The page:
Jonas Vingegaard all but clinches Tour de France title on final big climb

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The moment that Denmark’s Jonas Vingegaard put away his first Tour de France title came Thursday, after some 70 hours on the roads of Europe over the last three weeks.

With 2.7 miles left of the final major climb of cycling’s greatest stage race, Vingegaard and teammate Wout van Aert pedaled away from Vingegaard’s last remaining challenger — two-time reigning Tour champ Tadej Pogacar of Slovenia.

The decisive move came three hours and 48 minutes into the last mountain stage of the Tour. Two minutes later, van Aert peeled off, giving way to Vingegaard to summit the Hautacam alone, collecting his second stage victory this month.

“This morning I said to my girlfriend and my daughter, I wanted to win for them,” Vingegaard said.

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Vingegaard came into the day with a lead of 2 minutes, 18 seconds over Pogacar. The Slovenian needed to make up a large chunk of that time Thursday to give him a chance to erase the rest in Saturday’s flat 25-mile time trial. Instead, Vingegaard gained another 68 seconds, upping the advantage to an all-but-insurmountable 3:26.

“I went all in for the yellow,” Pogacar said. “I did not give up, I pushed my limits and I’m proud of today. Today the best man won.”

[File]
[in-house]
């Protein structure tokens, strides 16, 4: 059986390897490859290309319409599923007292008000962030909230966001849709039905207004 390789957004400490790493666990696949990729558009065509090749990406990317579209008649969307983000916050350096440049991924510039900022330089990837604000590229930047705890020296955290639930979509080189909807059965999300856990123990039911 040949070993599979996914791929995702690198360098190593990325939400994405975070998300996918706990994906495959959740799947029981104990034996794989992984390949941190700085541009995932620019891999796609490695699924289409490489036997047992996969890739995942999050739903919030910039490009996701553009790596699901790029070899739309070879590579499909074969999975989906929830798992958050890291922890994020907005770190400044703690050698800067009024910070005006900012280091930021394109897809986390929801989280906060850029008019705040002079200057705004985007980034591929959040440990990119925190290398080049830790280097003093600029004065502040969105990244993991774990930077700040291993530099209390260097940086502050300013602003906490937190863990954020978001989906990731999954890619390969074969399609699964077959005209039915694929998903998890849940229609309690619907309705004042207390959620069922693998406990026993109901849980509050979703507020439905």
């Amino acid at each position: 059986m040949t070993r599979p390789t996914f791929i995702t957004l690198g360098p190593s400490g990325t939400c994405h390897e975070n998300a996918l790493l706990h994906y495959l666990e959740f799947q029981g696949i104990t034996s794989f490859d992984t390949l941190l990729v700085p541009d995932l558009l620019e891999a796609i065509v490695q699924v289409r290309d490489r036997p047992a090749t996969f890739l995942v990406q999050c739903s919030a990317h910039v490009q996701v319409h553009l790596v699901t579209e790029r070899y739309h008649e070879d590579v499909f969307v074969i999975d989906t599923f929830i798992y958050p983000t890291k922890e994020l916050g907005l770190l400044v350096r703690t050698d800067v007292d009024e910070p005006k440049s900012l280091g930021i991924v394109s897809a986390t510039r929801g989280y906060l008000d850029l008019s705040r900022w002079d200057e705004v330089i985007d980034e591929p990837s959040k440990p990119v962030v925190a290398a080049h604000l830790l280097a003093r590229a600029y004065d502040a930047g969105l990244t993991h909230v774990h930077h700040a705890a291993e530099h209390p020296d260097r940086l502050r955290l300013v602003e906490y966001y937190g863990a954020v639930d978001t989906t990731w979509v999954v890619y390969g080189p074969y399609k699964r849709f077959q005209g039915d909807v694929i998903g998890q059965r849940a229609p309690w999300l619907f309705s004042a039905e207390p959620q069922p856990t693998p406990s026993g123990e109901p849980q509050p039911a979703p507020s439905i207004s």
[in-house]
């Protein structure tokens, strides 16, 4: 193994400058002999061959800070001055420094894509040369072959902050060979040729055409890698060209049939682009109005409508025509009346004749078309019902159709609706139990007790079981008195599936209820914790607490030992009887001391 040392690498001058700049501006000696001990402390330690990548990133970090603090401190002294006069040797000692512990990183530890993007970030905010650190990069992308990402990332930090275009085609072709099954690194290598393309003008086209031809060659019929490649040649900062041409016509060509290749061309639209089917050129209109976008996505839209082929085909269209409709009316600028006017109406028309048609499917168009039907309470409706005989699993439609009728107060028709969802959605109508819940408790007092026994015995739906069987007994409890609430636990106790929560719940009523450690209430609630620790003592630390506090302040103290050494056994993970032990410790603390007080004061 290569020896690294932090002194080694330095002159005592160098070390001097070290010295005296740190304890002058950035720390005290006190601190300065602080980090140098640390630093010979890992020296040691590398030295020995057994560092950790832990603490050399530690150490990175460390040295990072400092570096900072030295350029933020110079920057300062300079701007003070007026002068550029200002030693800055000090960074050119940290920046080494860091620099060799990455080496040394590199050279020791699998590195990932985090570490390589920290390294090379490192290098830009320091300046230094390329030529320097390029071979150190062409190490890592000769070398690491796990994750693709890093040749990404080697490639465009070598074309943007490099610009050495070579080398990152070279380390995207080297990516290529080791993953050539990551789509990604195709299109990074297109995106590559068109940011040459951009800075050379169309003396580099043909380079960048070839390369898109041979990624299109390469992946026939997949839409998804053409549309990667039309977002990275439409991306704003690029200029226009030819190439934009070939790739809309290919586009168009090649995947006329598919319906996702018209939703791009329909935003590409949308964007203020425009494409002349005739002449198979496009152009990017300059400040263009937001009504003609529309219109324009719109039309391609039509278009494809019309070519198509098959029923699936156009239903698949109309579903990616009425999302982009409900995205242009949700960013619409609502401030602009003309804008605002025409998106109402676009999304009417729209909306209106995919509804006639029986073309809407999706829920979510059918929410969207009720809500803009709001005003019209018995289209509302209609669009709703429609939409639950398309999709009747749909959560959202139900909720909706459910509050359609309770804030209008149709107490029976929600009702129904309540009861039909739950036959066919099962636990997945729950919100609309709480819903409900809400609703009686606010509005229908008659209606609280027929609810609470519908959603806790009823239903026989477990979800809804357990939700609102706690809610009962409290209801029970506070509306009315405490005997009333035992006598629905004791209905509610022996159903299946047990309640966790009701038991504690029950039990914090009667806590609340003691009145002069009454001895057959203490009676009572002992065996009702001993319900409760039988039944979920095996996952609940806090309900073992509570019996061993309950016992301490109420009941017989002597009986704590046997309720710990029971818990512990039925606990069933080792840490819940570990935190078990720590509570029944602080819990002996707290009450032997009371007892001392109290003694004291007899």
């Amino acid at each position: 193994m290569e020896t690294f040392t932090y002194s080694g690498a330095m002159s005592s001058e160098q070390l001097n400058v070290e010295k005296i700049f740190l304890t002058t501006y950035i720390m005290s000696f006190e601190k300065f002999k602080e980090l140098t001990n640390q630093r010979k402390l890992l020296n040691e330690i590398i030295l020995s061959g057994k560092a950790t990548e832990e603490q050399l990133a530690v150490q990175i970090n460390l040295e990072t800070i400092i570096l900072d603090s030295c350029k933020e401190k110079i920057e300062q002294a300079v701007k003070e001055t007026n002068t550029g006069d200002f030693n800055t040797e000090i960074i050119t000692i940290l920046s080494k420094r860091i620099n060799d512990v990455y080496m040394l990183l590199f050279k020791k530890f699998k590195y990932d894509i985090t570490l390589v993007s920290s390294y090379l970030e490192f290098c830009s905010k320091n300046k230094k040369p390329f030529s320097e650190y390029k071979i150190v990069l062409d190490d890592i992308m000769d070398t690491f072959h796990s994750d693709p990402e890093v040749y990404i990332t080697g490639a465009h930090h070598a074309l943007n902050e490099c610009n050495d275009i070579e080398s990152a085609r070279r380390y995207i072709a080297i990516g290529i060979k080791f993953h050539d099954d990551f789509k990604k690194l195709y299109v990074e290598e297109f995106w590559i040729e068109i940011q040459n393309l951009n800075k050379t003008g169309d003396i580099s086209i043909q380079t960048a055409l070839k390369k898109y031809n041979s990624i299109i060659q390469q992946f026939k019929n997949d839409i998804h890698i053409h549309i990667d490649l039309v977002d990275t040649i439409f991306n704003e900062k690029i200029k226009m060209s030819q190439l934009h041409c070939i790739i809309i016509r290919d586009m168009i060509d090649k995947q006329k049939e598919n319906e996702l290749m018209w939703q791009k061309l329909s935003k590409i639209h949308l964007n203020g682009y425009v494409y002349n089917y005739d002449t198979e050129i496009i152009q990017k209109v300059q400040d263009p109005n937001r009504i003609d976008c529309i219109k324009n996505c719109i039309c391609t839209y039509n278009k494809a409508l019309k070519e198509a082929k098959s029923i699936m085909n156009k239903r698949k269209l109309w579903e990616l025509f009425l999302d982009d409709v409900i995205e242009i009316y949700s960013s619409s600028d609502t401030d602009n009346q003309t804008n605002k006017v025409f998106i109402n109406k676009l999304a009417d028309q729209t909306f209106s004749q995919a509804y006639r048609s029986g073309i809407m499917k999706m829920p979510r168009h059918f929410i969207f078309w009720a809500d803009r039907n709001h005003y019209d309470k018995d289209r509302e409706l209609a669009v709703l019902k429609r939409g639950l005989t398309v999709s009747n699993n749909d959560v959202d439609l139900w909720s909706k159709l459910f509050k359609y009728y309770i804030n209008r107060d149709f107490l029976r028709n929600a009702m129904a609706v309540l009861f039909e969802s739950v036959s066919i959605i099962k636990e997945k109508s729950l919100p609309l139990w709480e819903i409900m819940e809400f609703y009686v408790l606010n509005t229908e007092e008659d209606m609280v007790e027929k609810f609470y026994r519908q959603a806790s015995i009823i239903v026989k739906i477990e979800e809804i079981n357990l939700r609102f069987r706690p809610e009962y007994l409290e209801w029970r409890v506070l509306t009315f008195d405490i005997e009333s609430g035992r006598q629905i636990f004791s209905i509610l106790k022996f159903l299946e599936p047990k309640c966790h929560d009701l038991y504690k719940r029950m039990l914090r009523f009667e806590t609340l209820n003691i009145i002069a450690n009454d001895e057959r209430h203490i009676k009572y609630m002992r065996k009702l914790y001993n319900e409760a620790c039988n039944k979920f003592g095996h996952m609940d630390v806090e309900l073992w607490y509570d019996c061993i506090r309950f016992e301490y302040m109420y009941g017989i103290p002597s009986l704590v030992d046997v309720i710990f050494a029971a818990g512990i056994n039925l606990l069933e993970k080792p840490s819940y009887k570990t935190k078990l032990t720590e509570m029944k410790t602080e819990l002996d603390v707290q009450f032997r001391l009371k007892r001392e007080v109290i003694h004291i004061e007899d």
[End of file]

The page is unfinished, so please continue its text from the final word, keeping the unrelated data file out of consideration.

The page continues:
Now, the time trial will likely not be a competition for the yellow jersey. Instead, it’ll be a coronation for Vingegaard, before Sunday’s ceremonial ride into Paris, at a Tour that began in Denmark for the first time.

He will become the second Dane to win the Tour after Bjarne Riis, who prevailed in 1996 and, a decade later after retiring, said he used banned performance-enhancing drugs throughout the 1990s, including during that Tour. Vingegaard, 25, will become the first man to finish second and first in his first two Tours since German Jan Ullrich in 1996 and 1997.

“I don’t want to talk about it yet,” he said. “Let’s talk about that in two days.”

The overall podium is likely set.

Pogacar, who won the Tour in his first two starts, is comfortably in second place, 4:34 ahead of Geraint Thomas, the 2018 Tour winner. Thomas is another 3:05 up on fourth-place David Gaudu of France.

The 19th of 21 stages is Friday, a flat day for the sprinters that is unlikely to shake up the top of the standings.

Before Thursday’s stage, four-time Tour winner Chris Froome withdrew after testing positive for COVID-19. Froome, who hasn’t been a Grand Tour contender since a career-threatening 2019 training crash, was in 25th place in the overall standings.

The Associated Press contributed to this report.

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